Old Photographic Friends at the 2010 Trash Fashion Show

Trash fashion design
Rebecca Maxim's top notch design is made from soil erosion mesh with onion bag ruffles, red plastic picnic cloth bustle and the white waxed paper pill cups down the front. The synthetic carpet and cardboard hat is decorated with veggie bags and plastic mesh, safety pins, bead chains, luggage keys and other detritus from the bottom of her sewing basket.

By John Cornicello
Studio Photographer
The RE Store’s Trash Fashion Show
Seattle ~ 2010

I’ve known Robin Worley for around 10 years now. When she first moved to Seattle from Hawaii I was one of her supporters in starting a new business called “Nothing New” in Wallingford that was a shop selling trash fashions and other items made from recycled materials. Since then I have photographed many of her shows in the Seattle area, plus some in Olympia and Eugene, Oregon.

I’ve always been impressed by the designs and cleverness, but the last two years have brought things to an even greater level with some stunning designs and fresh new talent. The popularity has also grown immensely. I remember early shows that The RE Store sponsored in Fremont and Ballard. They were more like small parties, where now there were two sellout shows (550+ people) attending on one evening.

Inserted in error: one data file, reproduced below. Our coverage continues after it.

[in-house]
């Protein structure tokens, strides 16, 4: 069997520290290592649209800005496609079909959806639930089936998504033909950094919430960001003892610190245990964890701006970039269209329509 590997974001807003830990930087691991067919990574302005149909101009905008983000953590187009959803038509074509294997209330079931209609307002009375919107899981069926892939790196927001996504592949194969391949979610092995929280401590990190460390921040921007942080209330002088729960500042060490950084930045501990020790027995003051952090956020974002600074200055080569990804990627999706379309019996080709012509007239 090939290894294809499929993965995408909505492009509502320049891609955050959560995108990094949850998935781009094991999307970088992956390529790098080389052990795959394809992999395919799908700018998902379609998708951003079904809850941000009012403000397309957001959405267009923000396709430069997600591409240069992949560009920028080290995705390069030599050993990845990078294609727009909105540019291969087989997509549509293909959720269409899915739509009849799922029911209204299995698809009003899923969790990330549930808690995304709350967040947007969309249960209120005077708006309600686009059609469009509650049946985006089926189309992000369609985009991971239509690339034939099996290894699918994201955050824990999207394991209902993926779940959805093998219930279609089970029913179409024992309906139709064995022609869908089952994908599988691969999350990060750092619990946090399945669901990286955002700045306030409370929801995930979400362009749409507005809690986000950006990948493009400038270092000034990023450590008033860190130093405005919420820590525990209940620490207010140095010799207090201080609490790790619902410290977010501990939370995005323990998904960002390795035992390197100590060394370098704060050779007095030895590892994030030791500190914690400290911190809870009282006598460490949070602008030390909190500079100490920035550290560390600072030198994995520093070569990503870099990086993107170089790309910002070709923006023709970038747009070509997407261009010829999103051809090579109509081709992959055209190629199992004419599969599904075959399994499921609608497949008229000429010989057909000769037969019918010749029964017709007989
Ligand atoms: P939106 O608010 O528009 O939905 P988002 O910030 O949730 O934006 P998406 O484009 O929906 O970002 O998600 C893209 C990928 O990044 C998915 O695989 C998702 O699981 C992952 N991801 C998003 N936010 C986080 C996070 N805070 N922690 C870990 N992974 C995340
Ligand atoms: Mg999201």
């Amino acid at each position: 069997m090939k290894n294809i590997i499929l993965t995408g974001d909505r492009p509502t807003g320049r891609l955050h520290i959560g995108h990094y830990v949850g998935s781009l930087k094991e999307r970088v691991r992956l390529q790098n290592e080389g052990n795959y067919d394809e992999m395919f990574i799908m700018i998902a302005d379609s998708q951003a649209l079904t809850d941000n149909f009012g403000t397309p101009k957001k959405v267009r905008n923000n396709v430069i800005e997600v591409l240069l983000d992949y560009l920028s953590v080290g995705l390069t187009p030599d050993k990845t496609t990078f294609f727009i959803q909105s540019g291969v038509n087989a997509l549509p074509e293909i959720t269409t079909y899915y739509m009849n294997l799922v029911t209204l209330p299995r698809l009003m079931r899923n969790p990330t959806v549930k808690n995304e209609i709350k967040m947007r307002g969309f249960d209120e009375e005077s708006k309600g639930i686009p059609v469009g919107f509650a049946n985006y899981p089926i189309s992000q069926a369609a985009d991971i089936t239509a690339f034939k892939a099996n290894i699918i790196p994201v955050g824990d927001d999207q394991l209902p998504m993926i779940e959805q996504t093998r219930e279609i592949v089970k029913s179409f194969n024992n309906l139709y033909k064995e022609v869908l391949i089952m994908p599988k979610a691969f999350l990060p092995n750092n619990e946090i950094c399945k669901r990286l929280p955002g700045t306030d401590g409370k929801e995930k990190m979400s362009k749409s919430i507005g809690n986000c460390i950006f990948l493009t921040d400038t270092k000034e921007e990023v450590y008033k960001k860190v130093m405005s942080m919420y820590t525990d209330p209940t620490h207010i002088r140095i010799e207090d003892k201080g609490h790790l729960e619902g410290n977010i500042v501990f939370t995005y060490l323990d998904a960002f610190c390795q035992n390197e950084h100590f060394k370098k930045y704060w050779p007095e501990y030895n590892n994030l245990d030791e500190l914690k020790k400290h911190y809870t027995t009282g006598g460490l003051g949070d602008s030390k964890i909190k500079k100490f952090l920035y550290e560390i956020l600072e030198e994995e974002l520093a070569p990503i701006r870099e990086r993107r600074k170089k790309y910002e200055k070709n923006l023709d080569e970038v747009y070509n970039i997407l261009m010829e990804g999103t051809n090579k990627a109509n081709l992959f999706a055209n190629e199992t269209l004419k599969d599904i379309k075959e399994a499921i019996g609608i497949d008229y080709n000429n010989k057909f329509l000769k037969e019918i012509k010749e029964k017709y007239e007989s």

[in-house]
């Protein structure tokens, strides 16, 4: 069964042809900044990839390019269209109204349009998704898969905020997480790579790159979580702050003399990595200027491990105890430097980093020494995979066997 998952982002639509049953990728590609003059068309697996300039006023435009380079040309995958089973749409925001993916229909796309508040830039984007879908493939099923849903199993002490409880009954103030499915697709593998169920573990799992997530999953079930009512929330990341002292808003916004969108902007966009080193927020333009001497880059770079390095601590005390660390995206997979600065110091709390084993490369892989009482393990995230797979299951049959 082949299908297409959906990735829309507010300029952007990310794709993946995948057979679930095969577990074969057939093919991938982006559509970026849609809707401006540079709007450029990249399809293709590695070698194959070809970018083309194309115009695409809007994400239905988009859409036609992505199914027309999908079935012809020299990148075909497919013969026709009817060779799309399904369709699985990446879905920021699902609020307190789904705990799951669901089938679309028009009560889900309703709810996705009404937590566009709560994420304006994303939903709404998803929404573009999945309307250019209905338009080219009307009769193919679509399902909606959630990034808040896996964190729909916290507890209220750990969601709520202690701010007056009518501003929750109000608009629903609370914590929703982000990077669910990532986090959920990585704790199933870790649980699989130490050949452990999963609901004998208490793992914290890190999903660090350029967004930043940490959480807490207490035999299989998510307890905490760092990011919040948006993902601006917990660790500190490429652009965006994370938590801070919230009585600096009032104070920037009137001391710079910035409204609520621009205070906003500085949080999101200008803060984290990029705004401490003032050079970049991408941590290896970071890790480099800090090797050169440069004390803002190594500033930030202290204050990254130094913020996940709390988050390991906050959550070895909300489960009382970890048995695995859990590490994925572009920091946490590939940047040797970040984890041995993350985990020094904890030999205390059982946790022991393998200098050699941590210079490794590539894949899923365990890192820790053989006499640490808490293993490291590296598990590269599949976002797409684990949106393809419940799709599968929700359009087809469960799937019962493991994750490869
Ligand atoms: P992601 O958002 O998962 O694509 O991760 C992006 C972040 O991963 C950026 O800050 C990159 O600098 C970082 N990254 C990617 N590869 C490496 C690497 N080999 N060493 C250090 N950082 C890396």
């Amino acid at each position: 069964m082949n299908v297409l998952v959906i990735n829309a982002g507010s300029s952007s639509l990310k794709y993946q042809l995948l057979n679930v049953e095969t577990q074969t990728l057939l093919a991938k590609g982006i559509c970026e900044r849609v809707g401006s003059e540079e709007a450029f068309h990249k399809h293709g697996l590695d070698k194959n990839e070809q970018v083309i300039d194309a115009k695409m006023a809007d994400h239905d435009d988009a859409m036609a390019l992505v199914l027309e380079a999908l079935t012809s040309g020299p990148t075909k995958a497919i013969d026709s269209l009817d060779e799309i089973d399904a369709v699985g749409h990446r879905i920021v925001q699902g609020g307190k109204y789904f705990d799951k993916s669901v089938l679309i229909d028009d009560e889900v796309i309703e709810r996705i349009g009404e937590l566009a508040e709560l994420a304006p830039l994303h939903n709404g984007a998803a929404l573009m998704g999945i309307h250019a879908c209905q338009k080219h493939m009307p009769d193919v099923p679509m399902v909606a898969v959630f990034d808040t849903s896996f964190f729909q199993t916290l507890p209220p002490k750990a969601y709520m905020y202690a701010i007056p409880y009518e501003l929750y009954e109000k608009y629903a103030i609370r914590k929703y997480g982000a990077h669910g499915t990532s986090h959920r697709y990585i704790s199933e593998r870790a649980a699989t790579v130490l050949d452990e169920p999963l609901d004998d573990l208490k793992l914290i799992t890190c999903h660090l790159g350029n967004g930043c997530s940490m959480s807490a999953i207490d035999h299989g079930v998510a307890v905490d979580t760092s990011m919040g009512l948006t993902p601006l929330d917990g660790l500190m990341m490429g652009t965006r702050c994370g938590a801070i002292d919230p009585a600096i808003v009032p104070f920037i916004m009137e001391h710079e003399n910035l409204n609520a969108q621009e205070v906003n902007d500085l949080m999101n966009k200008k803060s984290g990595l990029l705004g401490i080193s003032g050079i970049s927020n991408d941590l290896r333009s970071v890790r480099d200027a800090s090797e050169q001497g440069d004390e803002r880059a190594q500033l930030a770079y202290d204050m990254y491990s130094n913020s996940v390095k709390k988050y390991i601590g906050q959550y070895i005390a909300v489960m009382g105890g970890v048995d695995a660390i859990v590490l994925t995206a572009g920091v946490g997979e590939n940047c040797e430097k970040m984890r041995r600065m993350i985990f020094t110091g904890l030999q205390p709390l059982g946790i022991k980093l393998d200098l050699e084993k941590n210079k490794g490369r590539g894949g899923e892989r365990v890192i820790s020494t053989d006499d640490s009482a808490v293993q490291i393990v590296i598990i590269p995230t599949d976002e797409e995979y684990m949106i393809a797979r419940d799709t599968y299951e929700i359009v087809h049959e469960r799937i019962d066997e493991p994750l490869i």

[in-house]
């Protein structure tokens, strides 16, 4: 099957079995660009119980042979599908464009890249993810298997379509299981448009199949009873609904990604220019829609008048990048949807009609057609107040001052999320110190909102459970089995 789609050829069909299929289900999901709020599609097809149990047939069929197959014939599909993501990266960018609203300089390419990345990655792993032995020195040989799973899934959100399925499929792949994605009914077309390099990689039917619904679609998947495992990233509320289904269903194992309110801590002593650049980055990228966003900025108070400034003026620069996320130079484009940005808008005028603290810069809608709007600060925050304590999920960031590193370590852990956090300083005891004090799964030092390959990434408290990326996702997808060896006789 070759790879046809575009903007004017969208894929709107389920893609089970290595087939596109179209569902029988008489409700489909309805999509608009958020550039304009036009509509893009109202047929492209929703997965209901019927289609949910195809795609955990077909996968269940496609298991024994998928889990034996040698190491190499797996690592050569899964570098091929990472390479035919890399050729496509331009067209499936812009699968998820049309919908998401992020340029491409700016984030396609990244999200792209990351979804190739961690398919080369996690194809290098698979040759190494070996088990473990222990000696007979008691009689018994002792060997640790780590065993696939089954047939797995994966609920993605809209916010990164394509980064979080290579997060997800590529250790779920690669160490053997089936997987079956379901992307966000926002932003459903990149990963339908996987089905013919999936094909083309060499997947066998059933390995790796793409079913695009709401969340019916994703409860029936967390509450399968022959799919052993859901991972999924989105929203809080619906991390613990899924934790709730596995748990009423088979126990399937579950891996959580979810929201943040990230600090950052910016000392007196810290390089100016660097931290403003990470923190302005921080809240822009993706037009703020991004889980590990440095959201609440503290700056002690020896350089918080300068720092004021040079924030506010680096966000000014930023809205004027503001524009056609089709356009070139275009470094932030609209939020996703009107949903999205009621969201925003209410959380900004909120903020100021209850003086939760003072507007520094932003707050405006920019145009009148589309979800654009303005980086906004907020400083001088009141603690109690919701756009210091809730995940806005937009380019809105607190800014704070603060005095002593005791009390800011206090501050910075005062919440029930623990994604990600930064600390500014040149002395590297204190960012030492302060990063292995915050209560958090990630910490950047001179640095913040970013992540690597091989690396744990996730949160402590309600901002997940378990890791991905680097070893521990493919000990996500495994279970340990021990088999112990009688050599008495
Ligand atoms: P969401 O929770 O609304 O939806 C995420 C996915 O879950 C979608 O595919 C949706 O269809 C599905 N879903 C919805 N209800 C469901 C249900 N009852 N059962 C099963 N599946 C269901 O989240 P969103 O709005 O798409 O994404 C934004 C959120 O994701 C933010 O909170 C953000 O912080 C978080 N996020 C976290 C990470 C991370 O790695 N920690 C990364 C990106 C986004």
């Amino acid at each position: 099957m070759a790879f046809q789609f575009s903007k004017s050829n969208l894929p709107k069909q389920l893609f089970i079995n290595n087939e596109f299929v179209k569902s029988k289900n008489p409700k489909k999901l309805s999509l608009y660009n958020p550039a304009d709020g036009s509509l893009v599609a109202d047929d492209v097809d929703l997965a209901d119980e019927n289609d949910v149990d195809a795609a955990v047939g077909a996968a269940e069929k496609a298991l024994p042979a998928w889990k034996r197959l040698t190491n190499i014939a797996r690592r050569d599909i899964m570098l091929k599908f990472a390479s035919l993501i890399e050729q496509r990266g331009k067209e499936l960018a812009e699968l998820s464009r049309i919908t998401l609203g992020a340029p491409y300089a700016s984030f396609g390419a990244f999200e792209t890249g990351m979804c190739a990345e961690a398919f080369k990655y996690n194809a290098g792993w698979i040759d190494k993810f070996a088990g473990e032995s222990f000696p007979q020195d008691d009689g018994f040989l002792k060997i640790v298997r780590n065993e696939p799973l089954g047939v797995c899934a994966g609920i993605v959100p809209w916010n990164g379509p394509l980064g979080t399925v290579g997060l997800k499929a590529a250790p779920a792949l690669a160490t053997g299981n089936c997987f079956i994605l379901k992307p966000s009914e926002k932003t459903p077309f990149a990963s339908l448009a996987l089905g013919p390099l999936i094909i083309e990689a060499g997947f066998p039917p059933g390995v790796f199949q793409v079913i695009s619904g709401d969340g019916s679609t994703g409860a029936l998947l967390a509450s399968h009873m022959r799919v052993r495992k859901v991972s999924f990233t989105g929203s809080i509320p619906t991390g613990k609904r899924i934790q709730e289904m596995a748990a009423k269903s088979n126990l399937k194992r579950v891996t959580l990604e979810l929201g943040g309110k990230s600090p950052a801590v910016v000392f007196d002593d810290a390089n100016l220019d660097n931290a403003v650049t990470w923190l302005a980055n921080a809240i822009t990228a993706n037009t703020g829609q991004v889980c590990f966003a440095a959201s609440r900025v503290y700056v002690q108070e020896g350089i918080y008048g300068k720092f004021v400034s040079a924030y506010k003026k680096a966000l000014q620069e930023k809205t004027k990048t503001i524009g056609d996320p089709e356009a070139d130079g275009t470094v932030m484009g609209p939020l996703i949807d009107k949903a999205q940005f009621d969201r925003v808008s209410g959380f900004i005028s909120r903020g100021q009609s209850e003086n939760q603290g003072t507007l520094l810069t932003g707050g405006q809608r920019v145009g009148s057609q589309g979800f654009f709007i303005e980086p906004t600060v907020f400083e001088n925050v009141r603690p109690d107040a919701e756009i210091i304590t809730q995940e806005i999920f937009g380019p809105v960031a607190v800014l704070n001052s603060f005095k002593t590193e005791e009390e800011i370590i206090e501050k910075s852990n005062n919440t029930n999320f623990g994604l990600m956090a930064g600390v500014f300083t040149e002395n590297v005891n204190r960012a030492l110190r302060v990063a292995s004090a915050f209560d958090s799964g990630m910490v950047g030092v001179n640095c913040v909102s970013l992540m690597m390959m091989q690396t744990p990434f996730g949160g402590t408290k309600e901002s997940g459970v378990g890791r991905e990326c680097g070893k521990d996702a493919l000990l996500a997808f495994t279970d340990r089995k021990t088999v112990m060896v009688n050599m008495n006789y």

Trash fashion design 2
Alotta Detritus's classic hoop skirt ensemble utilizes potting soil bags for the top, the breast plate is made out of cardboard and bubble wrap, barrel hoops and wall insulation packaging makes up the the skirt

It is hard to select a favorite, but from The RE Store’s 2009 show, I like Rebeka Ginda’s blue shower curtain dress and the yellow Marie Antoinette piece by Remixa Plastique (Jen Girard). For this year I had many favorites, including Rebecca Maxim’s steam punk inspired creation, a black and tan outfit featuring QFC grocery bags, and Nic Griffin’s hoop skirt piece.

In the past, I would have had some issues with photographing these creations using film and all the chemicals involved, but digital photography feels more in line with recycling, reusing the same memory cards and sharing most images online instead of having them printed out.

See more of John’s photos

Visit the Recycled Art Program and learn more about the The RE Store’s annual Recycled Arts and Trash Fashion Show